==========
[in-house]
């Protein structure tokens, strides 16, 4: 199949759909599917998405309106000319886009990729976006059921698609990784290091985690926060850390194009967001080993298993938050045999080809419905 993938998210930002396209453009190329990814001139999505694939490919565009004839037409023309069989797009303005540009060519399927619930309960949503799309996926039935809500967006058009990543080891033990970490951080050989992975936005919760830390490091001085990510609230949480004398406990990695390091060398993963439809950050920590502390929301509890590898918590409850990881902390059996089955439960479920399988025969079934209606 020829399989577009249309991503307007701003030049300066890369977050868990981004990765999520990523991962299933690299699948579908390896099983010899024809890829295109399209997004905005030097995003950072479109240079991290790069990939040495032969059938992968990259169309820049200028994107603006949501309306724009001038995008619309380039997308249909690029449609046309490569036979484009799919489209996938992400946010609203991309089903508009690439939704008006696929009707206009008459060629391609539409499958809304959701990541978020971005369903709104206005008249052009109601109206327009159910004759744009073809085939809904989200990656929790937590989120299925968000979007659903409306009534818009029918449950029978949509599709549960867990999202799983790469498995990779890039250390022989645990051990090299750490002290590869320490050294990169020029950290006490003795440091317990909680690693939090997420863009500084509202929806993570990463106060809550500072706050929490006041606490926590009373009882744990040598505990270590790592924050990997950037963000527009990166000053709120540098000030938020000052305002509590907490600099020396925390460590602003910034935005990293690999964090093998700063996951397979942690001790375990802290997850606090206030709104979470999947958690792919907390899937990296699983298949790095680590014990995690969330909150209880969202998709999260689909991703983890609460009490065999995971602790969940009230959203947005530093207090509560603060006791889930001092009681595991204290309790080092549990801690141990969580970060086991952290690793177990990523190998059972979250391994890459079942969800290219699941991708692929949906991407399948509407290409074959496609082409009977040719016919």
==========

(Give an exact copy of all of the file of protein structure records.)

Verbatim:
[in-house]
């Protein structure tokens, strides 16, 4: 199949759909599917998405309106000319886009990729976006059921698609990784290091985690926060850390194009967001080993298993938050045999080809419905 993938998210930002396209453009190329990814001139999505694939490919565009004839037409023309069989797009303005540009060519399927619930309960949503799309996926039935809500967006058009990543080891033990970490951080050989992975936005919760830390490091001085990510609230949480004398406990990695390091060398993963439809950050920590502390929301509890590898918590409850990881902390059996089955439960479920399988025969079934209606 020829399989577009249309991503307007701003030049300066890369977050868990981004990765999520990523991962299933690299699948579908390896099983010899024809890829295109399209997004905005030097995003950072479109240079991290790069990939040495032969059938992968990259169309820049200028994107603006949501309306724009001038995008619309380039997308249909690029449609046309490569036979484009799919489209996938992400946010609203991309089903508009690439939704008006696929009707206009008459060629391609539409499958809304959701990541978020971005369903709104206005008249052009109601109206327009159910004759744009073809085939809904989200990656929790937590989120299925968000979007659903409306009534818009029918449950029978949509599709549960867990999202799983790469498995990779890039250390022989645990051990090299750490002290590869320490050294990169020029950290006490003795440091317990909680690693939090997420863009500084509202929806993570990463106060809550500072706050929490006041606490926590009373009882744990040598505990270590790592924050990997950037963000527009990166000053709120540098000030938020000052305002509590907490600099020396925390460590602003910034935005990293690999964090093998700063996951397979942690001790375990802290997850606090206030709104979470999947958690792919907390899937990296699983298949790095680590014990995690969330909150209880969202998709999260689909991703983890609460009490065999995971602790969940009230959203947005530093207090509560603060006791889930001092009681595991204290309790080092549990801690141990969580970060086991952290690793177990990523190998059972979250391994890459079942969800290219699941991708692929949906991407399948509407290409074959496609082409009977040719016919």